ASU business grad wants to make an impact through entrepreneurship.
December 13, 2016

International student launched event to help refugee children from Central America

Juan Pablo Forno realized when he came to Arizona State University that it’s not only important to determine the “why” of your purpose, but also the “who.”

“If your work only has an impact on yourself, it is very easy to cut yourself some slack when things get hard,” said Forno, who has been named the Outstanding Graduate in the W. P. Carey School of Business for the fall 2016 semester.

“But when you have someone who you are working for and someone else has a stake in the outcomes of your work, thinking of them will push you when you can’t push yourself.”

Juan Pablo Forno is the Outstanding Graduate of the W. P. Carey School of Business.

Forno, who received a degree in business entrepreneurship with a minor in international business, spent a lot of his time at ASU thinking of other people. A native of Guatemala, he transferred to ASU two years ago from a small college in Oklahoma and joined the Hispanic Business Students Association his first semester here.

As head of community relations for that group, he launched an event in 2014 that helped refugee children who came to the Phoenix area as unaccompanied minors after fleeing violence and poverty in Central America.

“They don’t have any type of normal childhood, so we tried to make them feel like kids again,” said Forno, who organized a day of games, recreation and food at a local park for the kids, who live in shelters. Student volunteers at the event were trained in how to deal with children who suffered trauma.

He was gratified that the shelter staff told him the children were less emotionally closed off after the event.

“It helped to kick-start the healing process,” he said.

Forno said he’s grateful for the support that ASU offers to international students.

“Even ASU’s charter goals and values is very inclusive, and I never felt like I had less of an opportunity here because I was international,” he said. “But it also comes with sacrifices. I haven’t been home or seen a lot of my family in two years.”

Forno answered some questions for ASU Now:

Question: What was your “aha” moment, when you realized you wanted to study the field you majored in?

Answer: When I was an exchange student in Italy after high school, I was so grateful for the experiences that I got the chance to enjoy — experiences that most people in my country never get the chance to live. I decided that I wanted to devote my life to helping people who were dealt the bad hands. I saw business as something that it is so woven into the fabric of our lives that it was the largest potential to drive change and progress. Entrepreneurship is the spirit of business and it is what drives this country, so what better way to make an impact than through entrepreneurship?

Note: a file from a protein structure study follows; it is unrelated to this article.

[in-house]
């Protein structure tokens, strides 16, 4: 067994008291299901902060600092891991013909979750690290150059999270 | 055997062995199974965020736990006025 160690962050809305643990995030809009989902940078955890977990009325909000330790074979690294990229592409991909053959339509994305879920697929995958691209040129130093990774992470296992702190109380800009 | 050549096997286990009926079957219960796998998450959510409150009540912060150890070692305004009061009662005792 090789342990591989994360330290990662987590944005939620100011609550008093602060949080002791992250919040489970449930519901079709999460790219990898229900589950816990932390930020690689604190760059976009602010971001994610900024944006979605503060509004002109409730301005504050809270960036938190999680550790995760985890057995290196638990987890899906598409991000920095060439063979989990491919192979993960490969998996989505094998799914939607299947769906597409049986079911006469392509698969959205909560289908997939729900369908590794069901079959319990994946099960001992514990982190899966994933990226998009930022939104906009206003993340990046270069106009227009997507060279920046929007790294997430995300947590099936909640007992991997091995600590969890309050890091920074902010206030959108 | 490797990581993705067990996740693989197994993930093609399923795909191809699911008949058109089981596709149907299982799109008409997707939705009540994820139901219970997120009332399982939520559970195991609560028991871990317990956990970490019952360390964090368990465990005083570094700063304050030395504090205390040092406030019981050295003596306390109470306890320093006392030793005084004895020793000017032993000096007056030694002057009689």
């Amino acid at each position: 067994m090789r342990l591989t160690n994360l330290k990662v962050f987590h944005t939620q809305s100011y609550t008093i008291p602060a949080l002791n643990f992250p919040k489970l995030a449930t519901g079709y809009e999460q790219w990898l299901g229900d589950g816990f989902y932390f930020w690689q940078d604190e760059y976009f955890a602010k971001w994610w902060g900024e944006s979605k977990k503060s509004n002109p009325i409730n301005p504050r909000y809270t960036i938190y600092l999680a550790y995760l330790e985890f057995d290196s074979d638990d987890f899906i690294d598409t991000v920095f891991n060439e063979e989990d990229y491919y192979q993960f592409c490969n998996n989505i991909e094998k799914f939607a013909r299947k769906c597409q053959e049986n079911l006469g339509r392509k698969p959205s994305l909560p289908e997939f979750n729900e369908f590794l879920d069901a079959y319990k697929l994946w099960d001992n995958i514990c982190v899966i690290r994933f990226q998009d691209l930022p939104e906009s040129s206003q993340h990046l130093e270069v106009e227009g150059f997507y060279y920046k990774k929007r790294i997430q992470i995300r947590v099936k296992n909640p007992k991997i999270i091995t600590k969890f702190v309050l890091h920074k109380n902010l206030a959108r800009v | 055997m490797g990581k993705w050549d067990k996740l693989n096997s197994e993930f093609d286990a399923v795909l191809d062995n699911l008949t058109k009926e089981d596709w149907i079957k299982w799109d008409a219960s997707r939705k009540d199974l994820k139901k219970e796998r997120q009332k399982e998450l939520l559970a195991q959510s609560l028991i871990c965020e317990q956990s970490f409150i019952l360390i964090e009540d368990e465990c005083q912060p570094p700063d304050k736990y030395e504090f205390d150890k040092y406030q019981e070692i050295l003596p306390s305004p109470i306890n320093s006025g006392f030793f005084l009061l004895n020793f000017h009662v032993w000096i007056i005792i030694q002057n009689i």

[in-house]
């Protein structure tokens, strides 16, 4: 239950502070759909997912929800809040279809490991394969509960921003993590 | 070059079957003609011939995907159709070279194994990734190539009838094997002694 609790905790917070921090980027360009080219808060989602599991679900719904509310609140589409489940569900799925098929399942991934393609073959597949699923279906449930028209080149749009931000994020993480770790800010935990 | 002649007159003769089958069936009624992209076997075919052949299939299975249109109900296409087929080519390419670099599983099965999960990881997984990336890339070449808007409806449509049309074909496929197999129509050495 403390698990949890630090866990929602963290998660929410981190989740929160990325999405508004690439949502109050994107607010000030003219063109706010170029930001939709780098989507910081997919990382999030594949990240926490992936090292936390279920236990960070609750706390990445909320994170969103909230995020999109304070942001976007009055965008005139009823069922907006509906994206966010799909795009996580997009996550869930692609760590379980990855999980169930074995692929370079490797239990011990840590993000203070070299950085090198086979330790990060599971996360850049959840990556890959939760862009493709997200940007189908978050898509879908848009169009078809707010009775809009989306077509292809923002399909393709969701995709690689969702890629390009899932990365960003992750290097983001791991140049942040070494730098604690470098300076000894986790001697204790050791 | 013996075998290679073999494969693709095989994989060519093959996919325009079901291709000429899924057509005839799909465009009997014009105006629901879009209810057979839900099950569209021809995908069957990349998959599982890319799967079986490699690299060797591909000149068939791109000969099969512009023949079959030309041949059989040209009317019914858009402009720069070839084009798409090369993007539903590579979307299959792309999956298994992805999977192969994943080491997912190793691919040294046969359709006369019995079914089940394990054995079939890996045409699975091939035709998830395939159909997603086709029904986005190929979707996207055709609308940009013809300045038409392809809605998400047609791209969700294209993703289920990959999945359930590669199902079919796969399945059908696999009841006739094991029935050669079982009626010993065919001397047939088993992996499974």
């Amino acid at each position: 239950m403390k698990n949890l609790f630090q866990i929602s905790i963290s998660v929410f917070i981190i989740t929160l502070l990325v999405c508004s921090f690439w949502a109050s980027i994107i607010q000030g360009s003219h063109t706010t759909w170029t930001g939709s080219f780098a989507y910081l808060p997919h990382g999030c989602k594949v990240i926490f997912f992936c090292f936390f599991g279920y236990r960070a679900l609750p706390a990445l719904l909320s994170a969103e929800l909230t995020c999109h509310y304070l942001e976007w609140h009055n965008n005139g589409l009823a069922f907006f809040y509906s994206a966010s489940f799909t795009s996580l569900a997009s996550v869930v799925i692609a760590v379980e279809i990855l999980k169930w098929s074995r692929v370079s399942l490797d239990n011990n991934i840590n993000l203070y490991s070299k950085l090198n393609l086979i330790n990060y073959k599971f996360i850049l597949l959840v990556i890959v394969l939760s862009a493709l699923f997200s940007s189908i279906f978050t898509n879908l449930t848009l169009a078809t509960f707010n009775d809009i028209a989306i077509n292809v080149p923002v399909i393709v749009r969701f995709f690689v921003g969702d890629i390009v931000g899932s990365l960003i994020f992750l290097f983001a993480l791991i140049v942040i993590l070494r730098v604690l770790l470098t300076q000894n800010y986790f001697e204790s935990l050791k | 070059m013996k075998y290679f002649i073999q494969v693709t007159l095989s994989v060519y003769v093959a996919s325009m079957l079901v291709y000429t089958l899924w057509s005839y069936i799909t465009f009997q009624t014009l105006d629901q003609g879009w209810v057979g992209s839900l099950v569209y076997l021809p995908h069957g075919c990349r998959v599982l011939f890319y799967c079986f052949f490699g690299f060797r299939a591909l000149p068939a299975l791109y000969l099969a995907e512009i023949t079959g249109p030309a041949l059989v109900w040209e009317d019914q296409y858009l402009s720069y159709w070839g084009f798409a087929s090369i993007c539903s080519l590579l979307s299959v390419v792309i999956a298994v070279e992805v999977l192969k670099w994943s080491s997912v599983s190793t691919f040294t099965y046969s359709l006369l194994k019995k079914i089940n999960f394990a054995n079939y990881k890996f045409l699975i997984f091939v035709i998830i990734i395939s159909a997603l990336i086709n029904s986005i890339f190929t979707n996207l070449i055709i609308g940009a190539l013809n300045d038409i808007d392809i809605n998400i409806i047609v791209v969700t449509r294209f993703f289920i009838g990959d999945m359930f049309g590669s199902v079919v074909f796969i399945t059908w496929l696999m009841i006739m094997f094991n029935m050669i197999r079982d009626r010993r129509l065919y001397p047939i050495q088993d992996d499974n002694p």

Q: Why did you choose ASU?

A: I came in as a transfer student because it was a school that offered a plethora of opportunities for people who want to get involved. Whether it was student organizations, highly regarded academic standings, networks or just the overall values for what the school stands for, I thought ASU had the complete package. I also had my uncle who lived in Mesa, and being an international student, having a family member nearby is super important.

Q: What’s the best piece of advice you’d give to those still in school?

A: I would tell them that what they learn in their classrooms is only half of the education that they can get at ASU. I learned more from student organizations and leadership roles than I ever learned from a teacher. It is also the best way to have an impact on others and in the community.

Q: What are your plans after graduation?

A: I intend to go back home to Guatemala for a few months, and then I will come back to the U.S with a temporary work permit. I will be working with a non-profit called Advance Guatemala, but I will also look for a job that will help foster my leadership skills.

Q: If someone gave you $40 million to solve one problem on our planet, what would you tackle?

A: I think that if we are serious about staying in this planet for more than 100 years, we ought to pay more attention to the repercussions of running businesses with a limitless perspective in a world with limited resources. There are a lot of problems that I would like to tackle, but they would all mean nothing if we don’t have a place to live. Protecting the environment is something that I am very passionate about. If I had $40 million, I would use it to advance the search of effective sources of energy that are sustainable.

Mary Beth Faller

reporter , ASU Now

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